11:47pm

Mon April 18, 2011
It's All Politics

Arizona Birther Bill Vetoed By Gov. Jan Brewer

Arizona Gov. Jan Brewer on Monday vetoed a birther bill passed by the state legislature last week that would have required presidential candidates, among others seeking spots on the ballot, to present to state officials proof the candidates were born in the U.S.

In her veto letter, of which the Associated Press reported details, Brewer said she was troubled by a process that could be politicized since the bill would have given Arizona's secretary of state the power to decide whether or not to accept a given candidate's documentation and claims to being born on U.S. soil.

"I do not support designating one person as the gatekeeper to
the ballot for a candidate, which could lead to arbitrary or
politically motivated decisions,"' said Brewer, who was secretary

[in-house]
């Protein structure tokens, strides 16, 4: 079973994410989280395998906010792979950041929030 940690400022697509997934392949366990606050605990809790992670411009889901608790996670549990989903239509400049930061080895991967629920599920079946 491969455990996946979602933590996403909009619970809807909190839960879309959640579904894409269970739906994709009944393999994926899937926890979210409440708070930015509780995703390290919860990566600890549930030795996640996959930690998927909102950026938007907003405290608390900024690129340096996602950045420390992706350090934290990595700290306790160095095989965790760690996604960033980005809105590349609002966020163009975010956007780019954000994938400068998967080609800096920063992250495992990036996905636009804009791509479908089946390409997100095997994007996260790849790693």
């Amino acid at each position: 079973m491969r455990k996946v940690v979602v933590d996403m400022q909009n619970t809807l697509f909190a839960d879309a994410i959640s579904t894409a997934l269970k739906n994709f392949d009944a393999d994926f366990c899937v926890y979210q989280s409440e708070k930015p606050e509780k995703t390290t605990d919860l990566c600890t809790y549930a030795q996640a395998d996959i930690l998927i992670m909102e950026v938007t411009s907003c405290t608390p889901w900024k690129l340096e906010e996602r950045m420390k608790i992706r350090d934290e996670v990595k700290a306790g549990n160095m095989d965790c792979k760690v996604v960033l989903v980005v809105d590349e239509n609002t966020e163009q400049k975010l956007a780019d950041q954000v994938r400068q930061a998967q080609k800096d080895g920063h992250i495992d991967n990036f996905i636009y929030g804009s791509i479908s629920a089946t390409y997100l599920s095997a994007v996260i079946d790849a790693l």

of state until she became governor in 2009.

"In addition, I never imagined being presented with a bill that
could require candidates for president of the greatest and most
powerful nation on Earth to submit their 'early baptismal
circumcision certificates' among other records to the Arizona
secretary of state," she said. "This is a bridge too far."

As I posted on last week, the Arizona legislature was the first in the nation to pass a birther bill with requirements presidential candidates would have to meet if they wanted to be on the state's ballot.

Some critics of the legislation questioned its constitutionality as well since it appeared to violate the "full faith and credit" clause of the U.S. Constitution under which states recognize the officials acts of other states.

Also, the Arizona law appeared to add more requirements for the presidency than those in the Constitution, which would be a violation of the founding document's "supremacy clause."

Supporters of the legislation said it wasn't targeted at President Obama whose U.S. birth has been rejected by birthers. Yet the birther movement only emerged in force following his election to the presidency. Copyright 2011 National Public Radio. To see more, visit http://www.npr.org/.